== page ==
(1) DDT must be properly compounded commercially as a spray or dust before it can be utilized as an insecticide. DDT is not soluble in water and the crystals cannot be ground fine enough for dusting purposes with the usual equipment.

(2) DDT will not kill some kinds of insects any better or even as well as other insecticides we already have.

(3) DDT must be applied carefully according to directions or results will not be any more satisfactory than with other


For spray purposes DDT is recommended at 5 per cent in a hydrocarbon base oil of the kerosene type. For dusting, it is recommended at 10 per cent, usually in pyrophyllite (Pyrax) as the diluent. DDT appears to be particularly effective against flies, mosquitoes, bedbugs, lice,'fleas and clothes moths. The most outstanding advantage in its use is its residual action, ffproofing" areas or articles against re-infestation in some cases for over six months. Thorough application of DDT spray to fabrics such as rugs and carpets will "mothproof" them for awhile. DDT liquid sprayed liberally onto interior walls, theatre seats, etc., will eliminate flies, mosquitoes (except those just flown in and not yet exposed to the DDT), bedbugs, lice and Silverfish. .

DDT must be regarded as poisonous although it is not as dangerous in this respect as many insecticides already in common use. Like all insecticides, however, it should be handled carefully. It is believed that only the oil-base DDT spray will penetrate the human skin. If any considerable quantity of the liquid is to be handled, rubber gloves should be worn and the hands later washed thoroughly with soap and water. Brief wetting of the hands with the oil-base insecticide will cause no ill effects.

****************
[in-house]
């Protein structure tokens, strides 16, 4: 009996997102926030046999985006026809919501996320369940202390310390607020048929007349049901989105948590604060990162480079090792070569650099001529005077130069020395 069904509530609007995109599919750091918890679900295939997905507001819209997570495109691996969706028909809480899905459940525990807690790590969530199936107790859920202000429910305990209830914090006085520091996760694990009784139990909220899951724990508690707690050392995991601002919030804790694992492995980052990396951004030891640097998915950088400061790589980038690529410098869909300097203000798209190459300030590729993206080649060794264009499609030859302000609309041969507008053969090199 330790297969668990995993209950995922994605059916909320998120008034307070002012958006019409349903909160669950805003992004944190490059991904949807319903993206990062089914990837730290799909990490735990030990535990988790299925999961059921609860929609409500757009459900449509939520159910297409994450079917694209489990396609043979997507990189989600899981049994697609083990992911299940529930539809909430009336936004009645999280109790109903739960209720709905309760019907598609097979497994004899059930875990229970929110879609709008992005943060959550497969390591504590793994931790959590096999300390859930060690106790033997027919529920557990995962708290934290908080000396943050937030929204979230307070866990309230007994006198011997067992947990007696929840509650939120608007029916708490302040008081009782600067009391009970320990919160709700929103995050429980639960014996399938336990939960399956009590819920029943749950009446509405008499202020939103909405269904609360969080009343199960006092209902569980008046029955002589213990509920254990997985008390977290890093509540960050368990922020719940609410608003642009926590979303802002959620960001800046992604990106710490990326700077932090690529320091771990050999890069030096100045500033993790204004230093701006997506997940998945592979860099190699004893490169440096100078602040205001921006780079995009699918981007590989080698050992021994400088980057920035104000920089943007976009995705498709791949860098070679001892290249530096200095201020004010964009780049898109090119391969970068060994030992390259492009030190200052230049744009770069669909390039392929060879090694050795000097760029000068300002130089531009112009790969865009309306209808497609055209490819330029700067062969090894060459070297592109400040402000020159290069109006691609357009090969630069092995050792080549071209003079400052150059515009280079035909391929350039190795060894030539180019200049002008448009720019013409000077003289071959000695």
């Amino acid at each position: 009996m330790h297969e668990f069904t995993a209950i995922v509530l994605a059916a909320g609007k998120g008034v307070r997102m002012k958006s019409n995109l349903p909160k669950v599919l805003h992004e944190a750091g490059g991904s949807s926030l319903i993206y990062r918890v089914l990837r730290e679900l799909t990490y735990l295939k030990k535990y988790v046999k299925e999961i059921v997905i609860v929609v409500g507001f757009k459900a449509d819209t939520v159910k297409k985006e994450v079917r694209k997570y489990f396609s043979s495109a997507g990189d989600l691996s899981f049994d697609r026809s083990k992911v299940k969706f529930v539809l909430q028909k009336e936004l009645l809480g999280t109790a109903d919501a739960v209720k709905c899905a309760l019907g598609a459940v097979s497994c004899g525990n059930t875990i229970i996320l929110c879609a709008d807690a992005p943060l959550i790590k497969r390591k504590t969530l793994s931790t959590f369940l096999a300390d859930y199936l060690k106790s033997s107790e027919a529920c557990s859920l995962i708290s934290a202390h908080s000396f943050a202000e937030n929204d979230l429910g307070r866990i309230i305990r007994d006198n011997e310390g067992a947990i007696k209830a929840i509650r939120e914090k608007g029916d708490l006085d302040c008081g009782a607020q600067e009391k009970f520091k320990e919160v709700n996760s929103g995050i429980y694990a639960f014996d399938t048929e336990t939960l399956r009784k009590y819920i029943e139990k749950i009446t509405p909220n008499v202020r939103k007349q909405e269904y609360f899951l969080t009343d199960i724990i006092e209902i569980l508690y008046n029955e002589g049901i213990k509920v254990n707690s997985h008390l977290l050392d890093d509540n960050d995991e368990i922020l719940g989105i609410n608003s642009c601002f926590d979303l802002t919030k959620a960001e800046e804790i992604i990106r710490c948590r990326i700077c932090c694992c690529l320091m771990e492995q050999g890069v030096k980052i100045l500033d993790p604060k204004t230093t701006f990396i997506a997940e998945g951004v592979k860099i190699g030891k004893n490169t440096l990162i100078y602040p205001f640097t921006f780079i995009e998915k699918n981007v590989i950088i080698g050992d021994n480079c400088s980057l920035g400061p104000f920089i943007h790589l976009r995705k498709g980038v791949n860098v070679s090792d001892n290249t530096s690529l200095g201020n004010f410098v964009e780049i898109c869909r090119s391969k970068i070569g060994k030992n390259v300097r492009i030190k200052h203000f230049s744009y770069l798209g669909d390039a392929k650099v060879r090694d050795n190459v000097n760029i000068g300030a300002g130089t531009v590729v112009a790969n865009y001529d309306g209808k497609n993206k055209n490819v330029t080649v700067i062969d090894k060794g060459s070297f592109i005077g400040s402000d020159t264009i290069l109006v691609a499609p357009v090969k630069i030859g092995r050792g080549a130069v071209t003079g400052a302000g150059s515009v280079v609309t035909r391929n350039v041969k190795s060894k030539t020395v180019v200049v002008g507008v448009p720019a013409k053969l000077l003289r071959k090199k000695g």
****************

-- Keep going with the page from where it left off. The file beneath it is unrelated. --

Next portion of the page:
Although DDT dust can be used against cockroaches the different species vary in their susceptibility to this insecticide.

Sodium Fluoride

, Sodium fluoride or a mixture of pyrethrum and sodium fluoride, long standard cockroach powders, appear to be as reliable, perhaps more so, than DDT. Sodium fluoride is poisonous to man if taken internally in sufficient amounts but if used carefully in roach control no harm will follow. If much is to be applied, however, irritation of the nose and throat should be avoided by wearing a dust mask or several thicknesses of cheesecloth over the nose and mouth. The powder should be applied with a mechanical duster with which the insecticide can be forced deep into crevices behind pipes and sinks, or wherever else cockroaches are observed to hide. The idea is to hit as many roaches as possible directly so they will die immediately (within an hour or so). Those not so hit will have to run through the powder a considerable distance to be affected. It is best to apply the powder in the evening and not to clean it up for 2 to 4 days. Repeat the application each week or two until all cockroaches disappear. The advantage of the mixture of sodium fluoride with pyrethrum is that the latter ingredient excites the insects and makes them run through the sodium fluoride.


A promising new insecticide is benzene hexachloride, a British development under the name of Gammexane or 666, but little is yet known regarding its practical possibilities. Contrary to the early claims made for its superior qualities, however, it is not as effective as DDT against some important agricultural pests. No reliable information is yet available re
1945 Theatre Catalog, 4th Edition, Page 529